Lost in the City (1992), Edward P. Jones’s first book, is a collection of melancholy stories set in black neighborhoods in Washington, D.C. From story to story, each told with an anxiety-swelling calm, the years go by, beginning in the late 1950s, the era of urban renewal when slums were razed, and ending in the mid-1980s, the time of both crack cocaine and gentrification. Jones offers portraits of various inner-city institutions: the corner grocery, the Social Security office, an apartment house full of old people. His characters range from a vicious petty criminal who burglarizes his father’s house after his mother’s funeral to a member of a gospel quartet ambivalent at seeing one of the churches they perform in burned to ashes. A late-twentieth-century history of black people in D.C. accumulates in these haunting tales about people who can’t escape their circumstances. Geography, the condition of getting stuck, is, indeed, fate.
In “The Girl Who Raised Pigeons,” a young taxi driver who became a widower at nineteen can’t decide to move house before “the community was obliterated.” By 1961, his tidy black neighborhood, not a slum, is marked for railroad development. Eventually, when the houses around him have been abandoned, rats invade, destroying the pigeons in his daughter’s rooftop coop. Throughout the story we are concentrating mostly on the way a motherless girl and her anxious father helplessly enter a phase of mutual disenchantment. We are as surprised as the father is that rats, the presiding metaphor everywhere for urban woe, should embody the social forces that defeat his efforts to protect his daughter from more of the world’s hurts.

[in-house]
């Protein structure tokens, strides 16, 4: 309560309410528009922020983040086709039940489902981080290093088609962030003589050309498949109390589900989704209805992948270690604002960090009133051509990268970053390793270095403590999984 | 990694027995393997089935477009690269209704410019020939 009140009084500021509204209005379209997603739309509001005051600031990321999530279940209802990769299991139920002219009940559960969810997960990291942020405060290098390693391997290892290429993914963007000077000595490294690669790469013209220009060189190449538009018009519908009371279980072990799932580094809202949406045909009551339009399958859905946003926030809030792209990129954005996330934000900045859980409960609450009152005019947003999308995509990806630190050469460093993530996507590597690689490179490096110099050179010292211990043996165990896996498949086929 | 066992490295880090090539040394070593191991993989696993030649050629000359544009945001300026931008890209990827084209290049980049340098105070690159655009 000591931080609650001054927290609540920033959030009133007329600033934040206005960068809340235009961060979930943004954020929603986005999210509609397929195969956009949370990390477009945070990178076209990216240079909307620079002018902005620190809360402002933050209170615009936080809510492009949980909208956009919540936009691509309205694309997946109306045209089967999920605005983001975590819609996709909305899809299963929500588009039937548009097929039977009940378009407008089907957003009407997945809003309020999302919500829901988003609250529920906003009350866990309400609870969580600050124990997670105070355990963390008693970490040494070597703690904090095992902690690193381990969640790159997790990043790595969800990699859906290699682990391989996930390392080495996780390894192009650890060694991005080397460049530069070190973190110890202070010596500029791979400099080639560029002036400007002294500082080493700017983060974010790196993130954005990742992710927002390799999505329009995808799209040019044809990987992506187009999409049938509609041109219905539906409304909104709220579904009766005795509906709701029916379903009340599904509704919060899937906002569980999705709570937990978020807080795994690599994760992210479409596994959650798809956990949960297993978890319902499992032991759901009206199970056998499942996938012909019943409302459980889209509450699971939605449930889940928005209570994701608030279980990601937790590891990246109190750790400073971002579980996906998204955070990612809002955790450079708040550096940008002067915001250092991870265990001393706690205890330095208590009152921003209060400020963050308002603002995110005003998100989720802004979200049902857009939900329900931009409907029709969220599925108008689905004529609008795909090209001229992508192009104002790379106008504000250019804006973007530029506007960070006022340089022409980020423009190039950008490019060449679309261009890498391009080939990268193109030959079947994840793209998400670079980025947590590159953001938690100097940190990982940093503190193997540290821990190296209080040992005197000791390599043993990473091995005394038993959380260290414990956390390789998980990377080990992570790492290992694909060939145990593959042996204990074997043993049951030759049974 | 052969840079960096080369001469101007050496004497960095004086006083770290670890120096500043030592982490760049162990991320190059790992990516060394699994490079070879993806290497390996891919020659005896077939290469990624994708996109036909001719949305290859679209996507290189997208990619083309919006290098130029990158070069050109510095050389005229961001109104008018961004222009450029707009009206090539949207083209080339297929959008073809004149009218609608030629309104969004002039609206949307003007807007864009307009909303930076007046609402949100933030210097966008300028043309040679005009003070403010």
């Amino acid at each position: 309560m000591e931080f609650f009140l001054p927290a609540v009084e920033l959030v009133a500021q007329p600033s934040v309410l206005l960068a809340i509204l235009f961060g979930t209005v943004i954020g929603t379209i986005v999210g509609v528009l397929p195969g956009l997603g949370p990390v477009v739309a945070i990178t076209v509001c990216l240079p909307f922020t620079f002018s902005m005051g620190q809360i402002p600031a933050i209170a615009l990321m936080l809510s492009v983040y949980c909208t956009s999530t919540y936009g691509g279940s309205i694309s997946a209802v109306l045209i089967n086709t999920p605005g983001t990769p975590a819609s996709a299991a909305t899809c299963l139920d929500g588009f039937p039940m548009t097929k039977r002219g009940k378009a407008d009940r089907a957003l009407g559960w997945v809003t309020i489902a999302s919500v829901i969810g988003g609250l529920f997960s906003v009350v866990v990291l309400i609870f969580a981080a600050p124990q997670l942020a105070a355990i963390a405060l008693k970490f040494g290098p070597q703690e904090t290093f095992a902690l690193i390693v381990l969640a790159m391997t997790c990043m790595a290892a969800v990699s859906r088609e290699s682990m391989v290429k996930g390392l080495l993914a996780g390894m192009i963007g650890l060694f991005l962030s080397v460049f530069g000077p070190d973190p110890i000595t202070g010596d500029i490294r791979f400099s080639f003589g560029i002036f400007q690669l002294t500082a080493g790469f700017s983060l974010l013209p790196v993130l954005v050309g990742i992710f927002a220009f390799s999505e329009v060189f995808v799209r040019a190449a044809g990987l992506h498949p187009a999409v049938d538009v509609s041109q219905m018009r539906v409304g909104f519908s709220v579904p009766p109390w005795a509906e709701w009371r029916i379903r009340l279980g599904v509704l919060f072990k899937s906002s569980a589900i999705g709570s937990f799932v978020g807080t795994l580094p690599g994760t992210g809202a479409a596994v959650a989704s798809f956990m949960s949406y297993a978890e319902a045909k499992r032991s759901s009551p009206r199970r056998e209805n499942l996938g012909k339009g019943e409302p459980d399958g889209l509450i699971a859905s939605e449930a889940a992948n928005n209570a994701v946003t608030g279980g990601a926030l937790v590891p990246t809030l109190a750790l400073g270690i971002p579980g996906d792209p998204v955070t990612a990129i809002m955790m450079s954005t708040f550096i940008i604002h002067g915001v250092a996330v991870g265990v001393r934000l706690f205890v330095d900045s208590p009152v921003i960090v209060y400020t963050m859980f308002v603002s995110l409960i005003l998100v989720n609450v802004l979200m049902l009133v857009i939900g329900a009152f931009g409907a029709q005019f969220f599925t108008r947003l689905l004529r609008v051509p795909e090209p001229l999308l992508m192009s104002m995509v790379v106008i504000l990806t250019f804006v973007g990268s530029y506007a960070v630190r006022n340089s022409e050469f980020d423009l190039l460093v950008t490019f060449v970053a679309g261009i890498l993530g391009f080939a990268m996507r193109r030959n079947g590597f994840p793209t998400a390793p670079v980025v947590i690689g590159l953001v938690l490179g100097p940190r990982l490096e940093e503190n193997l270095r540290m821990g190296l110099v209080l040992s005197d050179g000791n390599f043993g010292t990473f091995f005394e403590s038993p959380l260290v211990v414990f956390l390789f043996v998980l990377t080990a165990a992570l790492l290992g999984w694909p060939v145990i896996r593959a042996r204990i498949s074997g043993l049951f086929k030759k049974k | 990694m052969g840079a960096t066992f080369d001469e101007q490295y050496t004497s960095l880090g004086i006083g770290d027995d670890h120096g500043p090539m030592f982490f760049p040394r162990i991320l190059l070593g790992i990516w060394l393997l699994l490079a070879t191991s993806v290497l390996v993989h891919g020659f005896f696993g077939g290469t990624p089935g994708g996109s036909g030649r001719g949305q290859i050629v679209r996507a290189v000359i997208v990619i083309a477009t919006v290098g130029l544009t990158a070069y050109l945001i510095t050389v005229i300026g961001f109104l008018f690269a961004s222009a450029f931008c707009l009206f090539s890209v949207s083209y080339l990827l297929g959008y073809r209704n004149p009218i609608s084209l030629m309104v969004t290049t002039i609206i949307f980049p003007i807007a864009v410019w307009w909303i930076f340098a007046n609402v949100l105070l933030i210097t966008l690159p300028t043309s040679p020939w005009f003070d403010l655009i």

What happens when working-class neighborhoods lose their cohesion is very much the social meaning of Lost in the City. The support of people who accept you, who patronize your business, or who take it upon themselves to keep an eye on your children—such people are just gone over the years. In “The Store,” a young man who regards being the clerk in a corner grocery as yet another shitty job, “a slave,” soon comes to appreciate sharing the woman store owner’s authority in a neighborhood where a fifth of her customers buy on credit. The sweet daughter of one troublesome family is the apple of the childless store owner’s eye, but when she accidentally runs her over with her Cadillac, she is accused of having killed the child deliberately. She is ostracized by people who had depended on her sympathy, as if to say that deprivation sometimes leads to other kinds of lack, to poverty of imagination, poverty of feeling, and hungers of the spiritual sort.
In “The Night Rhonda Ferguson Was Killed,” Jones captures perfectly the mood of freedom among black youth in the early 1960s in their confident, careless talk, the pop hymns that they sing, the way their rear ends appear to oncoming traffic when they stand in the street and lean through the driver …
This article is available to online subscribers only.
Please choose from one of the options below to access this article:
Purchase a print premium subscription (20 issues per year) and also receive online access to all all content on nybooks.com.
Purchase an Online Edition subscription and receive full access to all articles published by the Review since 1963.